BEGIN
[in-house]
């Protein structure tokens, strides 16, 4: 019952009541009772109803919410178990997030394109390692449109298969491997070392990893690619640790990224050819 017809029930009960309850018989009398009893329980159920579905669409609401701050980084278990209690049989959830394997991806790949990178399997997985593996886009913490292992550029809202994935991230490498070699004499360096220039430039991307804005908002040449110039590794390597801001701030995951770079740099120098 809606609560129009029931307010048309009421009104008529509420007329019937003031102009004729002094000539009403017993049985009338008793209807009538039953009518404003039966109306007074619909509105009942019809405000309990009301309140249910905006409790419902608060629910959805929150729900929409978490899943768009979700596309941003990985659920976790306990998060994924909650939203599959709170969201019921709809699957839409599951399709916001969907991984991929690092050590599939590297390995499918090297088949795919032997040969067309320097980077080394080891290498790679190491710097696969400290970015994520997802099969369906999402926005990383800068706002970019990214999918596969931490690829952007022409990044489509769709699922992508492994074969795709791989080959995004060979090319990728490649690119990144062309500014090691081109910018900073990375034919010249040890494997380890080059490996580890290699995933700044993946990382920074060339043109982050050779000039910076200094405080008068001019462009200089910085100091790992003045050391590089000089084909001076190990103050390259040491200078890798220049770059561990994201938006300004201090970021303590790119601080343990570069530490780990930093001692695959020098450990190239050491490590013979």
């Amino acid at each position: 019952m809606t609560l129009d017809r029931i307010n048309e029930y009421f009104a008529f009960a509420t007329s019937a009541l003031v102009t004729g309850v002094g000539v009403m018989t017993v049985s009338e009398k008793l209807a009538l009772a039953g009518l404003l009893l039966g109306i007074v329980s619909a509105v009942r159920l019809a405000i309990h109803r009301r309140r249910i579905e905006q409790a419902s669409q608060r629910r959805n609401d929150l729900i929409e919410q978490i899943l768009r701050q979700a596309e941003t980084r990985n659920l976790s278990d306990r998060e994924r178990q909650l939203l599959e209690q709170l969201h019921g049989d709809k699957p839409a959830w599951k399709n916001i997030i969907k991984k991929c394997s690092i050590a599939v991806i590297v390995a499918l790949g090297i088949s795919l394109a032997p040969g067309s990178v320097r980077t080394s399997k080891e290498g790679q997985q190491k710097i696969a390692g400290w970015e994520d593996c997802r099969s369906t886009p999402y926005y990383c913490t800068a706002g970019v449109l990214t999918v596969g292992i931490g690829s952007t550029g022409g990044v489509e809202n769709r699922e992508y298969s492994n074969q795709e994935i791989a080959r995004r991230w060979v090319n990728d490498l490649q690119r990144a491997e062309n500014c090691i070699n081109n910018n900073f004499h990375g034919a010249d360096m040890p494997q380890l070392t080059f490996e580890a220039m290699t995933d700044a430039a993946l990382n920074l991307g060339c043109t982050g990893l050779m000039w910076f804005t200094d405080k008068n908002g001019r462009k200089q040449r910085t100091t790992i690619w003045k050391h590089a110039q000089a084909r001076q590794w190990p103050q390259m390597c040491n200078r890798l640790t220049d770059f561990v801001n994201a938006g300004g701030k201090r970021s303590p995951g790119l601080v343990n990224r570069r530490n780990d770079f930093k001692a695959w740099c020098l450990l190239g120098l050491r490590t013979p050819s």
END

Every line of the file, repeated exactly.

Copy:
[in-house]
């Protein structure tokens, strides 16, 4: 019952009541009772109803919410178990997030394109390692449109298969491997070392990893690619640790990224050819 017809029930009960309850018989009398009893329980159920579905669409609401701050980084278990209690049989959830394997991806790949990178399997997985593996886009913490292992550029809202994935991230490498070699004499360096220039430039991307804005908002040449110039590794390597801001701030995951770079740099120098 809606609560129009029931307010048309009421009104008529509420007329019937003031102009004729002094000539009403017993049985009338008793209807009538039953009518404003039966109306007074619909509105009942019809405000309990009301309140249910905006409790419902608060629910959805929150729900929409978490899943768009979700596309941003990985659920976790306990998060994924909650939203599959709170969201019921709809699957839409599951399709916001969907991984991929690092050590599939590297390995499918090297088949795919032997040969067309320097980077080394080891290498790679190491710097696969400290970015994520997802099969369906999402926005990383800068706002970019990214999918596969931490690829952007022409990044489509769709699922992508492994074969795709791989080959995004060979090319990728490649690119990144062309500014090691081109910018900073990375034919010249040890494997380890080059490996580890290699995933700044993946990382920074060339043109982050050779000039910076200094405080008068001019462009200089910085100091790992003045050391590089000089084909001076190990103050390259040491200078890798220049770059561990994201938006300004201090970021303590790119601080343990570069530490780990930093001692695959020098450990190239050491490590013979």
């Amino acid at each position: 019952m809606t609560l129009d017809r029931i307010n048309e029930y009421f009104a008529f009960a509420t007329s019937a009541l003031v102009t004729g309850v002094g000539v009403m018989t017993v049985s009338e009398k008793l209807a009538l009772a039953g009518l404003l009893l039966g109306i007074v329980s619909a509105v009942r159920l019809a405000i309990h109803r009301r309140r249910i579905e905006q409790a419902s669409q608060r629910r959805n609401d929150l729900i929409e919410q978490i899943l768009r701050q979700a596309e941003t980084r990985n659920l976790s278990d306990r998060e994924r178990q909650l939203l599959e209690q709170l969201h019921g049989d709809k699957p839409a959830w599951k399709n916001i997030i969907k991984k991929c394997s690092i050590a599939v991806i590297v390995a499918l790949g090297i088949s795919l394109a032997p040969g067309s990178v320097r980077t080394s399997k080891e290498g790679q997985q190491k710097i696969a390692g400290w970015e994520d593996c997802r099969s369906t886009p999402y926005y990383c913490t800068a706002g970019v449109l990214t999918v596969g292992i931490g690829s952007t550029g022409g990044v489509e809202n769709r699922e992508y298969s492994n074969q795709e994935i791989a080959r995004r991230w060979v090319n990728d490498l490649q690119r990144a491997e062309n500014c090691i070699n081109n910018n900073f004499h990375g034919a010249d360096m040890p494997q380890l070392t080059f490996e580890a220039m290699t995933d700044a430039a993946l990382n920074l991307g060339c043109t982050g990893l050779m000039w910076f804005t200094d405080k008068n908002g001019r462009k200089q040449r910085t100091t790992i690619w003045k050391h590089a110039q000089a084909r001076q590794w190990p103050q390259m390597c040491n200078r890798l640790t220049d770059f561990v801001n994201a938006g300004g701030k201090r970021s303590p995951g790119l601080v343990n990224r570069r530490n780990d770079f930093k001692a695959w740099c020098l450990l190239g120098l050491r490590t013979p050819s």